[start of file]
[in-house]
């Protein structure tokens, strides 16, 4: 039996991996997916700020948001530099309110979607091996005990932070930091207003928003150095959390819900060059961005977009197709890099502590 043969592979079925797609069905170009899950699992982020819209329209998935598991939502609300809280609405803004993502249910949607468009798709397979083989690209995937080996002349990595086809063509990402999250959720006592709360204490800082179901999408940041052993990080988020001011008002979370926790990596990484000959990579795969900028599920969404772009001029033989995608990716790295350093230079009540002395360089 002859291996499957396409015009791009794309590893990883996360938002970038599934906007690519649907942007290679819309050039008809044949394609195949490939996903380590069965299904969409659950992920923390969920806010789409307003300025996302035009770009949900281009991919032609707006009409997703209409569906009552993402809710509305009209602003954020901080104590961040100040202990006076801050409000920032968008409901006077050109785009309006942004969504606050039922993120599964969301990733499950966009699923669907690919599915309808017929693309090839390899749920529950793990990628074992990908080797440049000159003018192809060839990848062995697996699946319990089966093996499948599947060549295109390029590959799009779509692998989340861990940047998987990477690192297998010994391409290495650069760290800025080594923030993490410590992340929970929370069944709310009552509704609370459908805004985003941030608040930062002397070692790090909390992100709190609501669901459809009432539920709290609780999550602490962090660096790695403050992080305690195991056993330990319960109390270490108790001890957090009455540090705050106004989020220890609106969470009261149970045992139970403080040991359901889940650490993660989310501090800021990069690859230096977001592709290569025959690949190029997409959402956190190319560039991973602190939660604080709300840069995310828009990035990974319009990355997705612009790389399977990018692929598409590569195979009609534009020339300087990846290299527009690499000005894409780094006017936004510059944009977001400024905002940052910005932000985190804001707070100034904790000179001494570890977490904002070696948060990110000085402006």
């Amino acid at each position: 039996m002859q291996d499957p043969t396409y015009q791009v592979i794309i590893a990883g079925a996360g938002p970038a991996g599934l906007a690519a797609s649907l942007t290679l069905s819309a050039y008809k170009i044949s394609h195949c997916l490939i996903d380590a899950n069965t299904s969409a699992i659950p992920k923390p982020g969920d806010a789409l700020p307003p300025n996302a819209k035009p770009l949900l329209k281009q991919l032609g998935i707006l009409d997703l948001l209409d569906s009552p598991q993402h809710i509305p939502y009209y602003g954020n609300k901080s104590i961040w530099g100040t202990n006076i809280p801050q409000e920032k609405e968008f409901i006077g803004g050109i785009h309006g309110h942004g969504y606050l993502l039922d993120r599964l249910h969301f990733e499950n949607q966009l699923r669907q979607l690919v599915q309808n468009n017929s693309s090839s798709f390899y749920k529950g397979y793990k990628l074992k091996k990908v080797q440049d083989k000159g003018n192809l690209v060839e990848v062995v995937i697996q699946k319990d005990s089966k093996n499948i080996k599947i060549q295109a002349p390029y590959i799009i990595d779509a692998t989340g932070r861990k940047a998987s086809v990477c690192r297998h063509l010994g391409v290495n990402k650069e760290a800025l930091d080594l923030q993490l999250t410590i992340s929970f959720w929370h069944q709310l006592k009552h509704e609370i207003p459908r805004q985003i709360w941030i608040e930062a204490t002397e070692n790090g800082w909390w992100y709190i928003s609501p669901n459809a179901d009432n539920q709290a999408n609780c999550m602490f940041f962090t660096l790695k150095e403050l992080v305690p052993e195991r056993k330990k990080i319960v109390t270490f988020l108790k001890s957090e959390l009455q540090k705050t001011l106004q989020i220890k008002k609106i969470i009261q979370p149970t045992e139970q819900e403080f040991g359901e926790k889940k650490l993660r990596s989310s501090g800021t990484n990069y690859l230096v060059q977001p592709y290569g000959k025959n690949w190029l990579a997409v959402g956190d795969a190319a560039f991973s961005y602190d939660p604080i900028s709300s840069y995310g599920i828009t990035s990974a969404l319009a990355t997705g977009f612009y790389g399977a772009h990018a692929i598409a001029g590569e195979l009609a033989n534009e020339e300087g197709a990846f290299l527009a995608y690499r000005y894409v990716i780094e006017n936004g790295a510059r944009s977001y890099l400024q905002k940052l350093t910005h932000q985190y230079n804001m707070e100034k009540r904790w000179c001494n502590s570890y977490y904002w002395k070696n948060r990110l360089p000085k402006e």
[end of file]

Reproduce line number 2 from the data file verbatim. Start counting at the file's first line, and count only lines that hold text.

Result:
């Protein structure tokens, strides 16, 4: 039996991996997916700020948001530099309110979607091996005990932070930091207003928003150095959390819900060059961005977009197709890099502590 043969592979079925797609069905170009899950699992982020819209329209998935598991939502609300809280609405803004993502249910949607468009798709397979083989690209995937080996002349990595086809063509990402999250959720006592709360204490800082179901999408940041052993990080988020001011008002979370926790990596990484000959990579795969900028599920969404772009001029033989995608990716790295350093230079009540002395360089 002859291996499957396409015009791009794309590893990883996360938002970038599934906007690519649907942007290679819309050039008809044949394609195949490939996903380590069965299904969409659950992920923390969920806010789409307003300025996302035009770009949900281009991919032609707006009409997703209409569906009552993402809710509305009209602003954020901080104590961040100040202990006076801050409000920032968008409901006077050109785009309006942004969504606050039922993120599964969301990733499950966009699923669907690919599915309808017929693309090839390899749920529950793990990628074992990908080797440049000159003018192809060839990848062995697996699946319990089966093996499948599947060549295109390029590959799009779509692998989340861990940047998987990477690192297998010994391409290495650069760290800025080594923030993490410590992340929970929370069944709310009552509704609370459908805004985003941030608040930062002397070692790090909390992100709190609501669901459809009432539920709290609780999550602490962090660096790695403050992080305690195991056993330990319960109390270490108790001890957090009455540090705050106004989020220890609106969470009261149970045992139970403080040991359901889940650490993660989310501090800021990069690859230096977001592709290569025959690949190029997409959402956190190319560039991973602190939660604080709300840069995310828009990035990974319009990355997705612009790389399977990018692929598409590569195979009609534009020339300087990846290299527009690499000005894409780094006017936004510059944009977001400024905002940052910005932000985190804001707070100034904790000179001494570890977490904002070696948060990110000085402006």